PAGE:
In Queen of Versailles, director Lauren Greensfield manages to humanize two of the least human humans in America
The book is about the lingering ramifications of his father’s post-traumatic stress disorder (PTSD)—what the author deems “collateral damage.”
The film “Neil Young Journeys” is a trip that fans won’t want to miss.
Failed. Not: “going through an economic downturn.” Not: “experiencing some technical difficulties.” Not: “in decline.” Failed.
To Rome, With Love, is another Woody Allen love-letter to a classic city. It hits and misses but is worth seeing.
If the message of Bully was meant to be “Sorry, kids, but you’re on your own,” then Lee Hirsch’s documentary did a stellar job. The message rings through loud and clear that kids and their parents are the only ones with the power to act against school systems that perpetuate, and even harbor, abusive bullying ...
A review of Seattle-based writer, Katherine Malmo’s memoir published by Calyx Press.
Editors at Oxford University Press showed admirable restraint when they gave the 2011 book “Mushroom” its title. Surely someone at the table had wanted to add a subtitle, “Mushroom—a Natural History”, or some other way to codify Nicholas P. Money’s brilliant account of how the mushroom has challenged understanding and inspired imagination for centuries.
“The Hunger Games” is the latest tween-book-turned-film, based on Suzanne Collins’ series, and is tearing up the box office with record sales. There’s a reason for that: it’s a really good movie. Fans of the book, and cinema in general, won’t be disappointed.
The Artist debuted in 2011, and is now playing at Darkside Cinemas. It took home five Oscars at The Academy Awards, but many have reservations about the relevancy or fairness of the Awards. The Artist deserved all five- and more.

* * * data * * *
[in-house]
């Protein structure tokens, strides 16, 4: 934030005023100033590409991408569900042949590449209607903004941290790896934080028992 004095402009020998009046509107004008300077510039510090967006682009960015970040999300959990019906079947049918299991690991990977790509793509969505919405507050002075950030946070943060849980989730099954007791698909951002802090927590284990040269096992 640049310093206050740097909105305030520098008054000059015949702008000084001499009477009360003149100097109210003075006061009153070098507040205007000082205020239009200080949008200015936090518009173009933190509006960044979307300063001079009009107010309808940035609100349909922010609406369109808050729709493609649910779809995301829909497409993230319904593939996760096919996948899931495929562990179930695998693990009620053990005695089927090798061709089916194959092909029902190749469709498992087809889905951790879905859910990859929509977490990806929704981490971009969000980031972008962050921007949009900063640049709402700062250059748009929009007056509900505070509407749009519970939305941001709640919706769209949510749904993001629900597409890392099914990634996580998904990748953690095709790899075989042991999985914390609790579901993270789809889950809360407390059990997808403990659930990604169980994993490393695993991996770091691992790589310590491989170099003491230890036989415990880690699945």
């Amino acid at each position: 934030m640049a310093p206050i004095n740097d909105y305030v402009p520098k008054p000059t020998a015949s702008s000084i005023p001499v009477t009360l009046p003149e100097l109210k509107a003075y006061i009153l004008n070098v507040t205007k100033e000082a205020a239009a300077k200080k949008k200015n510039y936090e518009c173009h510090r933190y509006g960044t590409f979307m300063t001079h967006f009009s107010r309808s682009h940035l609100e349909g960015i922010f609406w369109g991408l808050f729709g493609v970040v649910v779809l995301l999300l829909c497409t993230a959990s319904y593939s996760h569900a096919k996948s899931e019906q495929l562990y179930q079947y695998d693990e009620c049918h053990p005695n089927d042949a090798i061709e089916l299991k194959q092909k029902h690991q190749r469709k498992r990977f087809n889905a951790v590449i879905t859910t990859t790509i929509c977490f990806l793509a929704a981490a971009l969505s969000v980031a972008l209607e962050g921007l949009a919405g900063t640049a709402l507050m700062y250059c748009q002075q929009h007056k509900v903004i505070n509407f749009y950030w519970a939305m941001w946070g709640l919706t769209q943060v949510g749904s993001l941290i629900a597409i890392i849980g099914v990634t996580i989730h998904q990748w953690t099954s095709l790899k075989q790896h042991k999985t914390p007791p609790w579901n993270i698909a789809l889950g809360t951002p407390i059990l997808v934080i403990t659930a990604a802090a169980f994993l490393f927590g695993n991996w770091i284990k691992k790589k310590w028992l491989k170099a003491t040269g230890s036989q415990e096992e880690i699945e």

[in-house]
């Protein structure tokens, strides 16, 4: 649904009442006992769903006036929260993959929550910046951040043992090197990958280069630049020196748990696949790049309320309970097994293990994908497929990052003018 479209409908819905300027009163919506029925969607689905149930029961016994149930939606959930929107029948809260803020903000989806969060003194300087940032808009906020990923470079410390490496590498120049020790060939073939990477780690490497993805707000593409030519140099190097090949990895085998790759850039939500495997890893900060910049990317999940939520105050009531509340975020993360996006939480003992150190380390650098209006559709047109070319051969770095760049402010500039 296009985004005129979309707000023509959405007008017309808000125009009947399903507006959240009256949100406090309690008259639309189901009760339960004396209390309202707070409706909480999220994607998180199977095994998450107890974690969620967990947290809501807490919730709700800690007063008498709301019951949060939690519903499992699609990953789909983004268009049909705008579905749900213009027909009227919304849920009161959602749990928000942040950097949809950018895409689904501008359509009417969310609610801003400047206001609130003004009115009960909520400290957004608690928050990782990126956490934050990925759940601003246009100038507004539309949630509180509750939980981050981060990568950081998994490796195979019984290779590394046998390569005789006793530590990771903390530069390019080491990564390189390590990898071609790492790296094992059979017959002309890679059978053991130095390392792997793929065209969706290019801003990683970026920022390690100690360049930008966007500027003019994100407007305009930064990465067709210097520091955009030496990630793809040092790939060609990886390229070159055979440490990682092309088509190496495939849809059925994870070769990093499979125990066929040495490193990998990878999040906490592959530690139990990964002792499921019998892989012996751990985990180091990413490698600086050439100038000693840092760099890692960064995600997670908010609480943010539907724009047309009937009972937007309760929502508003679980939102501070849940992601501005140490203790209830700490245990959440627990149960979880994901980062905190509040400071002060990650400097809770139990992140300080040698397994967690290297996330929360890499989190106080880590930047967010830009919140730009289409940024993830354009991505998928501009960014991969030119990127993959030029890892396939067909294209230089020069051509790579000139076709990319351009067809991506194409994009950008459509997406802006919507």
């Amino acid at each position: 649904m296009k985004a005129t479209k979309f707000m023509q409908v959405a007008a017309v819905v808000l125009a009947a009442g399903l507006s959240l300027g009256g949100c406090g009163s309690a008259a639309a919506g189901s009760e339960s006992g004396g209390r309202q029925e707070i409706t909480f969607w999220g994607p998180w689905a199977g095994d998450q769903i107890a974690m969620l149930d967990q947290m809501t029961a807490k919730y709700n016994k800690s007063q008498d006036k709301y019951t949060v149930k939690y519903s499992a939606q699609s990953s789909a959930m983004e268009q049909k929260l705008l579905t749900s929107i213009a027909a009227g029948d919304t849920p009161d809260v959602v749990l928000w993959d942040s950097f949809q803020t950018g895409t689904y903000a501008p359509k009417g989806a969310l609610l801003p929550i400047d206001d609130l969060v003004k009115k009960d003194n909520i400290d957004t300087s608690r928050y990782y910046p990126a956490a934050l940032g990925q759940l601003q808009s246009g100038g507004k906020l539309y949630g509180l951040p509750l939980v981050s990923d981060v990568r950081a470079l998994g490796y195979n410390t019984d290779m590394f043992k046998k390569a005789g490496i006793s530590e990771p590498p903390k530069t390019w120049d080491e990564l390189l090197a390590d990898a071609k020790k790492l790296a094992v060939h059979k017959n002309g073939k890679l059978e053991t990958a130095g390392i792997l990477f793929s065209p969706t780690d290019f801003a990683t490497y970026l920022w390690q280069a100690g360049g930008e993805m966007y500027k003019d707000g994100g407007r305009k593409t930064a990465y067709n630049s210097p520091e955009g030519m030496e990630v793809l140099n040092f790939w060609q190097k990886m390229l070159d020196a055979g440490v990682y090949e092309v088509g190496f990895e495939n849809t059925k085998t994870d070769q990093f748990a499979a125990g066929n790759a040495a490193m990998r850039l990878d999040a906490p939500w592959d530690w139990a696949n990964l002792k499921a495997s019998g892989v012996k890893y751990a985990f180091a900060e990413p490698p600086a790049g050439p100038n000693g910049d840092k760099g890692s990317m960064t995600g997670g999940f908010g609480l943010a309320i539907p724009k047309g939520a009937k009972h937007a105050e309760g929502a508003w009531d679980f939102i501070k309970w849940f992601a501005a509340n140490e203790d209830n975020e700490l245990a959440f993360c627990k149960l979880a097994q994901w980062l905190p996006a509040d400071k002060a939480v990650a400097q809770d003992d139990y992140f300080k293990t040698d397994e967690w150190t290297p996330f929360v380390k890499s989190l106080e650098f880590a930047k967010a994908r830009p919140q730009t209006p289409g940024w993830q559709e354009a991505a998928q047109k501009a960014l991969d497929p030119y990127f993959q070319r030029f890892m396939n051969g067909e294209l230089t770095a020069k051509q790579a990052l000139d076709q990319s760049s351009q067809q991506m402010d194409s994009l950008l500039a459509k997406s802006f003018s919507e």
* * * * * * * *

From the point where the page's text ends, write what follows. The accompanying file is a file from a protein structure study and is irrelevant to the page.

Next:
For David Axe, the author of War Is Boring, war was his life. For four years he covered military conflicts in Iraq, Afghanistan, East Timor, Somalia, Chad and Lebanon. During that time as a correspondent for The Washington Times, C-SPAN and BBC Radio, David flew from war zone to war zone, getting to the story about the true victims of the world’s conflicts.
The plot harkens back to classic haunted house movies like House on Haunted Hill (1959) and The Haunting (1963), a beleaguered protagonist is forced to stay in a reportedly haunted mansion and gradually discover the truth behind the grisly murders that occurred there years prior. The Woman in Black attempts to revitalize this spooky genre…
Occasionally I come across a book in which I struggle to find the right words to describe it in a review. There’s a variety of reasons I think for this. As a stay-at-home and work-at-home dad, sometimes it’s just plain fatigue. Other times I almost feel that anything I say won’t do the book the justice it deserves. George Estreich’s The Shape of the Eye is a perfect example of the latter reason.
If I could give this book a different title it would be Harold and Kumar Meet a Shoggoth because that’s exactly what it is. Part buddy comedy, part indescribable horror from beyond the realm of human imagination.